Could a private general hospital (thankfully we don't have such monstrosities here, as they do in the US) be regarded as socially 'progressive' for bestowing some of its wondrous services on the needy - pennies for the poor - or should the concept of charity or fairness go beyond the mere offering of assistance to some, and look at wider principles?

And so it is with the offer by the Government to pay the fees of the 18,000 'lucky' students.  It appears, on the surface, a 'socially progressive' measure, as is the raising of the threshold at which graduates must repay their debt from £15k to £21k.  But this is at best window dressing, and at worst a deliberately misleading ruse.  For the paying of fees for 18,000 is but a drop in the ocean, but pennies from on high.  Out of the record 482,000 university students enrolled in 2010, 18,000 represents 3%.  If someone were to tell me as I drove my young daughter to casualty, that I had a 3% chance that the hospital may decide to treat her for free, I doubt I would be much impressed by this indication of the benevolence of the socially progressive government. 

The Lib Dems campaigned noisily in the 2010 General Election for more honesty in politics.  So let's just be honest about tuition fees shall we?  A socially progressive policy would be one which sought to ensure that there was equality of opportunity for students at age 18 as they decided upon first, whether to go to university and second, which.  Anything which makes students from less well-off backgrounds have any doubt about whether they or their families can afford to attend university is socially regressive, not progressive.  Labour sadly broke the bond which society previously had with its young people that if they succeeded at school they would be supported through university.  This government has not merely opened the door a little further, it has kicked it down. 

'Pennies for the poor' in previous centuries may well have helped feed a few poor people and assuaged the guilt of the well-off.  But such 'charity' was opposed then and should be opposed now for being no more than a token, designed not to make society fairer or even to allieviate poverty.  The Lib Dems are discovering, much to my amusement, that principles must be fought for and defended - they cannot be paid for with pennies.

Friday, 3 December 2010

Frank Field's report on poverty and life chances - unthinkable and essential

Today, former Labour minister, once pushed out of the Blair government for thinking the unthinkable and coming up against Treasury conservatism, has published the report of the Independent Review on Poverty and Life Chances which he was asked to lead by David Cameron.

The report,'The Foundation Years: Preventing Poor Children Becoming Poor Adults' sets out, according to Field's website to "prevent poor children from becoming poor adults" and proposes "establishing a set of Life Chances Indicators that will measure how successful we are as a country in making life's outcomes more equal for all children." This is truly radical, and that the Prime Minister and Deputy Prime Minister have welcomed both these recommendations is welcome and bold.
I hope that what Frank Field's report is heralding is an openness to taking policy steps which genuinely seek to tackle the underlying causes of poverty and poor life chances in Britain, rather than merely deal with the symptoms through a bloated and ineffectual welfare state. Frank Field, above all other politicians, has the moral courage and intellectual fire-power to undertake this challenge and it was an inspired move of the Prime Minister's to give him this task. I am no supporter of Cameron or the Government, but it is highly unfortunate that the previous Labour Government saw fit to leave Frank Field on the backbenches ever since his sacking in 1998. The fact that the Labour Party ignored the abilities of the MP who is one of, if not the most respected public intellectuals in the area of pensions, poverty and welfare reform, was shameful and is shocking testament to the petty rivalries and discourtesies which litter the British political system.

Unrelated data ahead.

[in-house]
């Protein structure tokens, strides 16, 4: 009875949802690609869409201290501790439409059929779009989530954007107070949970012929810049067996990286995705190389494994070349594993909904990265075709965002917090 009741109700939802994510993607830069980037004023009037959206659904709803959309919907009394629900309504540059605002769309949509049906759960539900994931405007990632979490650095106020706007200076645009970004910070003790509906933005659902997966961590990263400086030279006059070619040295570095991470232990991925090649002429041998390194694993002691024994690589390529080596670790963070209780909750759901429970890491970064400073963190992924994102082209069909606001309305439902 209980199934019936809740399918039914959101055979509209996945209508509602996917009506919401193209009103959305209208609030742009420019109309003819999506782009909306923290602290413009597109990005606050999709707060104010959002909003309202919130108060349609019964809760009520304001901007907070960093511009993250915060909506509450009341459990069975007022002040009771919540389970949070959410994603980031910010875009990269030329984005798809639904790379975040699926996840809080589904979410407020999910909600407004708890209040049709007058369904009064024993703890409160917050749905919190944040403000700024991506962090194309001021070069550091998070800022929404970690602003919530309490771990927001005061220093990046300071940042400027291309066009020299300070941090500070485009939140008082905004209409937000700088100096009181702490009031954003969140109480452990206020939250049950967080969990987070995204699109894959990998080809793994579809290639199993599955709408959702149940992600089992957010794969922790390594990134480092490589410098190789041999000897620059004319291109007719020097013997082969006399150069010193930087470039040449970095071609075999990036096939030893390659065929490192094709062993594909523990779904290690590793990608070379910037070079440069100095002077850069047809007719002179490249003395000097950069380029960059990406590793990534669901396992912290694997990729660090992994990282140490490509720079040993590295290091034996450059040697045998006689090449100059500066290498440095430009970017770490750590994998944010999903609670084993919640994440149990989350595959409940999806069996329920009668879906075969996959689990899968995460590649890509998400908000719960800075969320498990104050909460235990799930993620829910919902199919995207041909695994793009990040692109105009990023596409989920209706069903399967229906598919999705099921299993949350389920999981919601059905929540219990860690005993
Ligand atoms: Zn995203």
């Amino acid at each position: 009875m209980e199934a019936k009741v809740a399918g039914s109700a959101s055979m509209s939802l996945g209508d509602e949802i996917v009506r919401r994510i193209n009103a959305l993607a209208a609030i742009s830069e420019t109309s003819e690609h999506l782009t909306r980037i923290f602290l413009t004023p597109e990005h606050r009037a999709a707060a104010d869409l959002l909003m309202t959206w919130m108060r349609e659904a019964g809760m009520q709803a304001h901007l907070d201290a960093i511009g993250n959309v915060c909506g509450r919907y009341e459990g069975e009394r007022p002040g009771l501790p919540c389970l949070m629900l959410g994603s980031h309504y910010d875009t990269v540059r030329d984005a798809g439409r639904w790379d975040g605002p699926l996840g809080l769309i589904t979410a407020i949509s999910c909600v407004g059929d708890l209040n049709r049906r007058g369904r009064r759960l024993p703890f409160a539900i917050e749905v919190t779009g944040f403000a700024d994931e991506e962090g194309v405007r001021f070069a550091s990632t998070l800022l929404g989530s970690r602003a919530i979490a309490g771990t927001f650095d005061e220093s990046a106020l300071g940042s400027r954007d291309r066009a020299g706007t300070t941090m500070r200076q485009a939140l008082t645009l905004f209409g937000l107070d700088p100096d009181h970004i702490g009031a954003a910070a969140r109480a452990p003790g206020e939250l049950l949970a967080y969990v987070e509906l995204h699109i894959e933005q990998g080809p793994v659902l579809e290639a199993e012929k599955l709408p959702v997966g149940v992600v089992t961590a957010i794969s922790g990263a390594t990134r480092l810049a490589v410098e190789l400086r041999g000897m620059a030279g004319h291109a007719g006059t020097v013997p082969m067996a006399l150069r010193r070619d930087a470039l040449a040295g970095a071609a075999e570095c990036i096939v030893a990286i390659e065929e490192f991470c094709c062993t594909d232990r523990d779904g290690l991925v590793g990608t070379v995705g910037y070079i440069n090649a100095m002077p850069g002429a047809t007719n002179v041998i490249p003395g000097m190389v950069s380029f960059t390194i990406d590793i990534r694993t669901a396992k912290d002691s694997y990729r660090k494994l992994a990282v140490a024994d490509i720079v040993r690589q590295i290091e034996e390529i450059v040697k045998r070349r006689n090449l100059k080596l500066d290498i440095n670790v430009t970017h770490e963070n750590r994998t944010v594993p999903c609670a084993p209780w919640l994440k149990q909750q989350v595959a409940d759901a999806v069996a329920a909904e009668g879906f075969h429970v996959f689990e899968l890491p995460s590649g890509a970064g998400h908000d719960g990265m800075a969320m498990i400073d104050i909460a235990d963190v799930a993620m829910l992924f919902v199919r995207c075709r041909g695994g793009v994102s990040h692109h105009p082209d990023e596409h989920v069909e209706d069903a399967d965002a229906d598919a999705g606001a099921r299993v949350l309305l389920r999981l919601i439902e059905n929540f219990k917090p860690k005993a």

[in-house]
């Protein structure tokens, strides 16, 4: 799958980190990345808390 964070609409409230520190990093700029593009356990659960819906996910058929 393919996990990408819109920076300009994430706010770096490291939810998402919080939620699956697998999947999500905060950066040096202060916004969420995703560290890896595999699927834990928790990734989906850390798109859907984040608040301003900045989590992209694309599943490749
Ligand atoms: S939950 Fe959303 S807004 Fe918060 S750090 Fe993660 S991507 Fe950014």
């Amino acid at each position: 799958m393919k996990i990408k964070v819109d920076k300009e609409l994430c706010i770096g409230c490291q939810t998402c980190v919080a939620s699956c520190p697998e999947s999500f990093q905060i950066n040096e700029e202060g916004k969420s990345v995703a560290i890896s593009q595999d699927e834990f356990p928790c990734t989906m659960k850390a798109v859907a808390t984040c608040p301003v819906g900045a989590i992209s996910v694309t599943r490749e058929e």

Frank Field's report tackles the early years. I would like to see work now done on how we might make Britain a genuine meritocracy. It would be unfortunate if the very young people who would benefit from his measures being implemented, found that they were unable to make the most of their lives when they reached teenage years due to the incredible iniquities of the British school system, in which a tiny minority of children whose parents happen to be wealthy are able to leapfrog over their compatriots into the best universities and then into the best and most influential jobs (up to and including Prime Minister). I talk, of course, about private schools - the single most significant impediment to making Britain a country in which people can rise up as far as their talents take them. It is impossible perhaps, in a free society, to abolish such schools. But until more is done to overcome the structural inequality of opportunity made possible by private schools (and as identified by the Sutton Trust and by Alan Milburn's ground-breakingreport), Britain will continue to languish.

Elites are inevitable and indeed necessary. It is not inevitable, nor is it necessary that they must largely be formed by those whose parents are wealthy. Britain will not be a truly civilised society until there is equality of opportunity, and that is, perhaps the next stage that must be addressed following this report. It will, of course, be much more unpalatable for the ConDem Government. But that is another story.